I recently read an article about a teacher writing a letter home to a parent telling them not to bring chocolate cake to school. In terms of earth shattering issues, this is rather low on the scale of importance in the world today, however, still worth a mention.
As a teacher, you see all sorts of weird and wonderful things that kids bring to school for lunch. You smell the amazing aroma of exotic spices and foods from all over the world in soups, pastas, noodles, wraps, burritos and even sandwiches. It makes my mouth water just thinking about it.
My question to the parents is, why didn't you send enough for me too? Some of the lunches I see are amazing and I just wish someone would pack that for me. In comparison, the classic cheese and salami sandwich doesn't seem to cut it anymore.
Whilst I'm a very strong believer that parents should stay out of trying to tell teachers how to teach, with one important exception to the rule, schools should stay out of kids’ lunch boxes.
For some reason, many schools have decided that telling parents what they can and can't give their kids for lunch will solve countless ‘dietary’, ‘allergy’ and ‘lifestyle’ problems. Much of this has been born out of two different concerns. The first one is the increasingly prevalent nut allergies, the second, childhood obesity.
For the first concern, I completely agree with very black and white rules. Any school's stance on maintaining a nut free campus is a great idea. The number of kids today who have a potentially fatal allergy to nuts is alarming and keeping the campus nut free is a smart way of reducing this risk and protecting the community from what can be a confronting and horrendous ordeal.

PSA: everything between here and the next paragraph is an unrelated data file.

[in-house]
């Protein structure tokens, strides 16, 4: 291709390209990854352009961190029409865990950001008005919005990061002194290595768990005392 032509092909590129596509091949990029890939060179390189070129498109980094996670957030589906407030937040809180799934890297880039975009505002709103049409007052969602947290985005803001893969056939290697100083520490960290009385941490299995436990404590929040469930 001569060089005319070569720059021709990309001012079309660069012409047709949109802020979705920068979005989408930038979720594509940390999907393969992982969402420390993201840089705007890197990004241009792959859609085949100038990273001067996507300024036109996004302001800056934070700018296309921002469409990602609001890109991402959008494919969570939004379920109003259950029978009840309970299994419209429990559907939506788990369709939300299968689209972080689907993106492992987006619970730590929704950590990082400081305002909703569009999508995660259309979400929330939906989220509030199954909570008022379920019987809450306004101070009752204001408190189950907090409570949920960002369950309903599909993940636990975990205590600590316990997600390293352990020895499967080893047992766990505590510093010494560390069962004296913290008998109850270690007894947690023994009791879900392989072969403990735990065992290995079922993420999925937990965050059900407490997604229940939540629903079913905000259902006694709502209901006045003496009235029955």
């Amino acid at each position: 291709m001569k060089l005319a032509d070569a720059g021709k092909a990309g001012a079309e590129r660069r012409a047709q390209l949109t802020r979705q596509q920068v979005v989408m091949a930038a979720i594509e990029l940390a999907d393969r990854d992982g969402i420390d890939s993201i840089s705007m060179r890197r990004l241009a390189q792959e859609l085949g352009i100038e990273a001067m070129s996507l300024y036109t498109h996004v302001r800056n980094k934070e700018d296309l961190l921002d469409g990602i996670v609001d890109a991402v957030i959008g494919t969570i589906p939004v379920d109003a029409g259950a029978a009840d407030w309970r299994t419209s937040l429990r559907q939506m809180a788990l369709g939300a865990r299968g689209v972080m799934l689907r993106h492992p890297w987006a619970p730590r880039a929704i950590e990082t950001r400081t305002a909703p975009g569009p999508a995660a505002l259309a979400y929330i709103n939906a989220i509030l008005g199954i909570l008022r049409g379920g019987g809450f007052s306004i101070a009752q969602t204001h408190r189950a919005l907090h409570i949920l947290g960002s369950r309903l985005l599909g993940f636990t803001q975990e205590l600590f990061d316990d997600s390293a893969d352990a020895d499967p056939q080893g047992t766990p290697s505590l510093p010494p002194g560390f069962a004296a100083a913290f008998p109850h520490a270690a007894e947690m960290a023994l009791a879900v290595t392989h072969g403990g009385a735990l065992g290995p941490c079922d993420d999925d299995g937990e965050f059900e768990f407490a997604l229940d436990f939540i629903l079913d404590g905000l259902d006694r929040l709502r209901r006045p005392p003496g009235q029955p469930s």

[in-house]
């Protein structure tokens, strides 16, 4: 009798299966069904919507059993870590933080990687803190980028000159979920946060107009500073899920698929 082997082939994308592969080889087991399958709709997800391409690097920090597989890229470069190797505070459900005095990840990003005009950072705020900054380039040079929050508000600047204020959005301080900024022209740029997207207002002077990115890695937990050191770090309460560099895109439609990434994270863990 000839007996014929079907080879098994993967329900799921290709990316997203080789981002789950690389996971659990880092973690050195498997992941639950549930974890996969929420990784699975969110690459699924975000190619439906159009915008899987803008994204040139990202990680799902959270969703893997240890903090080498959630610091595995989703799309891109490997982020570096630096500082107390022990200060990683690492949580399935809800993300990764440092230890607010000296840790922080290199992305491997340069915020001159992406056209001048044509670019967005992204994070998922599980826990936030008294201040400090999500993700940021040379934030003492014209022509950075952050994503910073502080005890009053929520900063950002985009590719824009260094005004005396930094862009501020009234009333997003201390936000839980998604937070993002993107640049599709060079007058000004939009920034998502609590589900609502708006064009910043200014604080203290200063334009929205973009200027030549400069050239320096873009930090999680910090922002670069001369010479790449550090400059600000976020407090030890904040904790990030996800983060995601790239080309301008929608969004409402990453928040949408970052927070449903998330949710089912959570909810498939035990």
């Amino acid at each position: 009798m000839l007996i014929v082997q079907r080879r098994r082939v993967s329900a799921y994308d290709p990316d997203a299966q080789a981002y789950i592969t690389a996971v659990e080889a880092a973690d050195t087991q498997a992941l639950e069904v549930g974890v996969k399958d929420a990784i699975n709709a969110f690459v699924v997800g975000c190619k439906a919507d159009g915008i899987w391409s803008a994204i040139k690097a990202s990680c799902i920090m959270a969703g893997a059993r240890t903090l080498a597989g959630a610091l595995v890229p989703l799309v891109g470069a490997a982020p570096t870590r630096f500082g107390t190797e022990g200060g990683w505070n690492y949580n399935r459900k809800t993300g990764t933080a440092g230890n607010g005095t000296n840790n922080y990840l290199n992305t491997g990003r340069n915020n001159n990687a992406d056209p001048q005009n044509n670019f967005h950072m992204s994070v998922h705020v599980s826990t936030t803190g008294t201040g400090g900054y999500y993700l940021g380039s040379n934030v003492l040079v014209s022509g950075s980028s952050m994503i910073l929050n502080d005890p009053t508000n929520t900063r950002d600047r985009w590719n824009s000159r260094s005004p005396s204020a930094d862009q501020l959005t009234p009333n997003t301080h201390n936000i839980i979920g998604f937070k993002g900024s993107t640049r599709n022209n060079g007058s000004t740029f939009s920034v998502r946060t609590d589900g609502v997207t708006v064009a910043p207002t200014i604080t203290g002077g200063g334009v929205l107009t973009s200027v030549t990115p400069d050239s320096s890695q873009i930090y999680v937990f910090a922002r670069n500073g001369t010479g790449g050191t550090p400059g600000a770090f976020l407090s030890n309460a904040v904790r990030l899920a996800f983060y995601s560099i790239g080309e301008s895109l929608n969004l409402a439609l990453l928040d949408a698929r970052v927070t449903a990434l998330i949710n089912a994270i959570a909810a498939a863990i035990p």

If someone has an anaphylactic reaction, untreated, their airways close up and they can be dead within minutes. Even if it's treated with an epi-pen, they must get to hospital as fast as possible and there's still no guarantee of recovery.
Now anything which can kill someone in minutes needs to be taken seriously and parents should respect this decision on banning nuts. You're not going to put a brown snake in your kid’s bag which could bite someone and have the exact same result of a fast and painful death, so don't give your kids nuts to take to school.
On the other hand, in some schools, this concern has gone way too far and slowly but surely other foods have been added to a pointless list of contraband, driven by a misguided notion that if you ban lollies, chocolates and cakes, you will miraculously solve the societal problem of childhood obesity. It just doesn't work that way. Unlike an anaphylactic reaction, being fat won't kill you in 5-10 mins and the reality is most kids will burn off their cake fuelled calories, as they run around the playground.
At the end of the day, unless the school wants to provide lunch for everyone themselves, then they need to trust parents to make informed choices about what they're feeding their own children. If the concern is really about healthy eating, then the solution isn’t telling parents what they can and can't give their kids for lunch, because as soon as you tell people they can't have something or do something, it just makes them want to do it more.
If teachers have time to write letters home about the evils of chocolate cake or otherwise to tell parents not to let their kids have this food or that food for lunch, then they seriously have too much time on their hands and need something better to do. There's a reasonable and rational argument for nut free schools, but ultimately, schools need to balance this sort of real risk with a bit of common sense, so they don't start overreaching and trying to exercise control to the point of stupidity.